Furthermore, when following a plant-based diet, some people often do not take in enough protein. Yes, we just went over all of the issues from consuming too much protein, or a diet heavy in animal proteins, but the opposite can also become an issue: inadequate protein. 

This can lead to fatigue, weakness, dizziness, getting sick easily, and so on. It can also result in osteoporosis, sarcopenia and death from either cause in the later decades of life. Too much animal protein can accelerate aging, but too little protein is also not ideal. 

What We Believe Is The Best Diet for Longevity

We are proponents of a diet that is somewhat in the middle: we advise consuming a more plant-based diet, supplementing it with important health supplements and longevity supplements, as well as fatty fish, poultry, and hemp or a vegetarian blend of protein powder. 

This does not mean you can’t eat meat, we only recommend eating less meat. If you do eat animal foods, try to replace red meat (pork, beef, mutton) with white meat, fatty fish and organ meats. 

Don’t drink milk, but do make sure to take in adequate amounts of calcium. 

Replace bread, potatoes, pasta, and rice (which can also cause high sugar and insulin peaks) with vegetables, legumes, and mushrooms. Legumes and mushrooms also contain vegetable protein, just like nuts and seeds. 

Consider integrating fasting or time restricted feeding into your routine.

For a more complete description of the ideal diet for optimal healthspan and lifespan, check out the NOVOS longevity diet


People often have strong opinions about diet.

They often follow other “experts” who confirm what they already believe, while not looking into or assigning adequate weight to other knowledge that shows otherwise.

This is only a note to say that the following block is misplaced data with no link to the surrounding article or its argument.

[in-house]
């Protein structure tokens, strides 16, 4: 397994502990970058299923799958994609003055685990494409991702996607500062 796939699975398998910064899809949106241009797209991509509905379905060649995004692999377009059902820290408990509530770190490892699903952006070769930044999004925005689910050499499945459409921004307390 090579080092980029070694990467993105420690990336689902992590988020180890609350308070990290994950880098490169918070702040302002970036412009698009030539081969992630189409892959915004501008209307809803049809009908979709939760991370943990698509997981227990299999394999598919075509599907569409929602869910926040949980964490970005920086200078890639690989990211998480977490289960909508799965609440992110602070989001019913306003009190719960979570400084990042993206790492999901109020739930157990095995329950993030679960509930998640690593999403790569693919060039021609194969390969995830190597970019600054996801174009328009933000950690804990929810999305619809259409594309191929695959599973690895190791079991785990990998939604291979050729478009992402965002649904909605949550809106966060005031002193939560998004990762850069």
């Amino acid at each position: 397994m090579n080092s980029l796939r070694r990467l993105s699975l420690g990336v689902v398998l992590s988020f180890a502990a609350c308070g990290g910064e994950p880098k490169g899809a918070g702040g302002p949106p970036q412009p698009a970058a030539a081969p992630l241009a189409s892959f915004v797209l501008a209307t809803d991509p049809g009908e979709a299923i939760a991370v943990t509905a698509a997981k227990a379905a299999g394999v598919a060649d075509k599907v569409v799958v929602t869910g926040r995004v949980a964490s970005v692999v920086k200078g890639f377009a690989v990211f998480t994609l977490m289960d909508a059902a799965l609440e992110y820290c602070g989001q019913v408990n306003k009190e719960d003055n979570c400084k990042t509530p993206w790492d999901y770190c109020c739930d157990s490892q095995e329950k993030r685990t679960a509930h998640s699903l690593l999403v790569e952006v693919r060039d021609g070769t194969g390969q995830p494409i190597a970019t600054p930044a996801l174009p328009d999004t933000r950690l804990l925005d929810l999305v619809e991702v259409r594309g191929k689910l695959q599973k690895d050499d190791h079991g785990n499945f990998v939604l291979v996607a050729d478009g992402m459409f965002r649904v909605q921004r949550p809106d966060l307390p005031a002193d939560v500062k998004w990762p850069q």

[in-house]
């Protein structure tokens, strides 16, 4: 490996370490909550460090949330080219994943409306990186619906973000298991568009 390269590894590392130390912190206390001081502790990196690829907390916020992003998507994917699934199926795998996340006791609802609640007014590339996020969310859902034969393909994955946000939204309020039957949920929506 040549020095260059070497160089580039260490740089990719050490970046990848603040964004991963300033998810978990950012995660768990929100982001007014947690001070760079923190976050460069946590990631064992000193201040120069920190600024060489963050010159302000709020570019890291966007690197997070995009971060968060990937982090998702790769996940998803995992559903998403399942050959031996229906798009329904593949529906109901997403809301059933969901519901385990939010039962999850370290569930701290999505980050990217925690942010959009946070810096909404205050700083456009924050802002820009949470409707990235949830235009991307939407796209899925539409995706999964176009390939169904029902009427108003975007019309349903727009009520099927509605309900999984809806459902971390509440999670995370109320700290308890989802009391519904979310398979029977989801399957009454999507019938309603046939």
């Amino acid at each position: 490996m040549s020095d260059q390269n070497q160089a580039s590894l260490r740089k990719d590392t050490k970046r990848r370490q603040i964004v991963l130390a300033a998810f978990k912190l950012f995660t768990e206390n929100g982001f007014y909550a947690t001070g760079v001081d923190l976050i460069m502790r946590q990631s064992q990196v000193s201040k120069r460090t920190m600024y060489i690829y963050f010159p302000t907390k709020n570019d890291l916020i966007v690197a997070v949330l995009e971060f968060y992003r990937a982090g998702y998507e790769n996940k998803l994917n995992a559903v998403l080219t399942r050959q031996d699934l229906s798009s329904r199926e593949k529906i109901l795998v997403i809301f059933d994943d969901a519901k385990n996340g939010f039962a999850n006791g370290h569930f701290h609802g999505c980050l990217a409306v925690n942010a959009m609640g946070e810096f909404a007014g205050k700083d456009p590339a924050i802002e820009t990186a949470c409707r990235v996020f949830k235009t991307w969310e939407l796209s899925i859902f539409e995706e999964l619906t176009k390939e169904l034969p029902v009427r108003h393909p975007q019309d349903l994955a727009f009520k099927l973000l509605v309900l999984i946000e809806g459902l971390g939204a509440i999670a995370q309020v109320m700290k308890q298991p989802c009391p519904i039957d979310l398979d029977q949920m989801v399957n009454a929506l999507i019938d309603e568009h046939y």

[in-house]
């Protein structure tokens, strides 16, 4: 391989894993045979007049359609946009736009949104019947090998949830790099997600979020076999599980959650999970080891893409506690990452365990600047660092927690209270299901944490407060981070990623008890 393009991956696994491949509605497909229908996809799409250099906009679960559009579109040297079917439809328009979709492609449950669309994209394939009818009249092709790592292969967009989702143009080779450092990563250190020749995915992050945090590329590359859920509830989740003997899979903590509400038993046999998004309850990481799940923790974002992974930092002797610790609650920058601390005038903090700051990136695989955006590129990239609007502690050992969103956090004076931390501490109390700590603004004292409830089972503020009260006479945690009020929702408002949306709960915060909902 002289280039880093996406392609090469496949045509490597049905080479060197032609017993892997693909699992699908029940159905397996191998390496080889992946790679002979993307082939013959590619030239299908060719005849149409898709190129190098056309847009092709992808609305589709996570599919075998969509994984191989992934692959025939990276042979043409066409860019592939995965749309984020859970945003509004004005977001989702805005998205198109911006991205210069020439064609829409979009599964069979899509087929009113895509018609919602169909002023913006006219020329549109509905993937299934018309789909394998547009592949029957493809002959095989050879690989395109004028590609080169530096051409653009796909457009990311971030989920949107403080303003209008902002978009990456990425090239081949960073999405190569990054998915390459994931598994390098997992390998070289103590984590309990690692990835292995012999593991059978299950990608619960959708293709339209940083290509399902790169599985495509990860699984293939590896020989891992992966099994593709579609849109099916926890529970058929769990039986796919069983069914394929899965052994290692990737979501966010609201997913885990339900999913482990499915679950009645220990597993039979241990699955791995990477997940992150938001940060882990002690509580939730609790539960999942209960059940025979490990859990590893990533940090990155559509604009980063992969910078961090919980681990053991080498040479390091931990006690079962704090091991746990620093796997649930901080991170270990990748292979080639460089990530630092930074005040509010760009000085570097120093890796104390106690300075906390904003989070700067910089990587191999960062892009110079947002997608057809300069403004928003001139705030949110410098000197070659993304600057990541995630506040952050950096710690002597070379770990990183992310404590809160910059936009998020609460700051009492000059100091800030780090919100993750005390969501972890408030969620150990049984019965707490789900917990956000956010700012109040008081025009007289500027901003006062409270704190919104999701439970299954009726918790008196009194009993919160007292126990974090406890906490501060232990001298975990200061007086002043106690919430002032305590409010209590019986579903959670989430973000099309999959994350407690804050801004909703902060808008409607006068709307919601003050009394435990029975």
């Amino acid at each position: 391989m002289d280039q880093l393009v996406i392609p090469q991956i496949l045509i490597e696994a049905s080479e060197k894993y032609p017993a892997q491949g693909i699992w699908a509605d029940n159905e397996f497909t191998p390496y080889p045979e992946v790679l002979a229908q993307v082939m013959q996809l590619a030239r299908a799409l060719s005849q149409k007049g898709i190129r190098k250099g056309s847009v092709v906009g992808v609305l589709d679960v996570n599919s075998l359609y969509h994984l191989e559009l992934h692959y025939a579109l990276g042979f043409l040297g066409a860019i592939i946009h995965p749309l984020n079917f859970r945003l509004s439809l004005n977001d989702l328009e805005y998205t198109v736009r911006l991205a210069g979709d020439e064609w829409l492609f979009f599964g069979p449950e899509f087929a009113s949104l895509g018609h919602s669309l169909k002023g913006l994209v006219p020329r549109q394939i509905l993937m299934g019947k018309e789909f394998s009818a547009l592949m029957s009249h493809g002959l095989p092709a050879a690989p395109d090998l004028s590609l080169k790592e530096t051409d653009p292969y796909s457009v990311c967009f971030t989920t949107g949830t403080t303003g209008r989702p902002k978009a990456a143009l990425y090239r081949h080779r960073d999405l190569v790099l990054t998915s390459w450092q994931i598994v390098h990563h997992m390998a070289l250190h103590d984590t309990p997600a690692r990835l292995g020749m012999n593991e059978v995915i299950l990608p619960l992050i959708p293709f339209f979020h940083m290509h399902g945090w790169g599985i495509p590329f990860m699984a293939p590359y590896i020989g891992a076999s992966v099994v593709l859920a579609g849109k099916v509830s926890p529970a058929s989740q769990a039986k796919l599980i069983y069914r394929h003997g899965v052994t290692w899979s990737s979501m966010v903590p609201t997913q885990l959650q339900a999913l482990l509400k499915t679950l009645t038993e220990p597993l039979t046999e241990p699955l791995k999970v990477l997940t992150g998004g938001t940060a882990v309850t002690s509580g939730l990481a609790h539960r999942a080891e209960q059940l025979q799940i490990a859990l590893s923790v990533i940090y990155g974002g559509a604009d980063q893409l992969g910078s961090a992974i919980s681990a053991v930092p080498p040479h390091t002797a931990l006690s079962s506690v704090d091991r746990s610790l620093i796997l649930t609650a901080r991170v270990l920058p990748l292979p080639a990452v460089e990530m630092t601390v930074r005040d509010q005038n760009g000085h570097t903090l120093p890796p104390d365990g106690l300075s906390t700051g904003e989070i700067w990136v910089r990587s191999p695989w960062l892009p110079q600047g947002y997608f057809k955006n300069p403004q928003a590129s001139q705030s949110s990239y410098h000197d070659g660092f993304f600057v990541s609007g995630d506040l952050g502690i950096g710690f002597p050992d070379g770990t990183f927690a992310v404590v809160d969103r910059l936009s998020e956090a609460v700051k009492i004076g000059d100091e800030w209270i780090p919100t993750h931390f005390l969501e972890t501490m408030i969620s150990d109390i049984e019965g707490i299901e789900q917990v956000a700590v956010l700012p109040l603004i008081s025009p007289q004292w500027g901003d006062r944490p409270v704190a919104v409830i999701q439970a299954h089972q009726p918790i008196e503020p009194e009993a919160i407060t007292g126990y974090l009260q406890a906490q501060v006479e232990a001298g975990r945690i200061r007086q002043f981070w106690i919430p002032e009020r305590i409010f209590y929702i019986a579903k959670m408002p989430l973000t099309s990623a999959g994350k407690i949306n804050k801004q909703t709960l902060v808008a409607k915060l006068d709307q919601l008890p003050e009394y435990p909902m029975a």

An important reason why the debate is still raging about animal- versus plant-based diets is that most diets do not approach nutrition from the viewpoint of aging and the effects that aging can have on health and disease risk.

Additionally, most diets look at short-term benefits like weight loss or improved biomarkers. They don’t look at how these diets impact important aging mechanisms and the long-term consequences thereof. 

If you look at the science of aging, it’s clear that overstimulation by nutrients like proteins (and glucose) accelerate aging. 

Our goal is to provide more clarity and information on this issue, approaching it from novel angles. 

Our approach is quite rare in the diet landscape, given we approach this issue from the viewpoint of aging. We also look at the long-term effects of nutrition while basing ourselves on the whole body of scientific studies, not just the ones that confirm our viewpoint. 

Our goal at NOVOS is to slow down aging, and we are agnostic to the approach. We rely on science to guide us and update our perspectives as new evidence is published.

We nonetheless recommend you do your own research. We strongly promote critical thinking. 

You can go to Pubmed (the largest database of scientific papers) and search terms like protein, animal-based diets, biogerontology, aging, mTOR, nutrient sensing pathways, autophagy, protein accumulation, and hallmark of aging, and read the many papers written about these topics.

We hope this sheds some light. Please do not hesitate to send this article to your carnivore (or vegan) friends!

If you are interested in learning about the best diet for longevity, we wrote more about it here.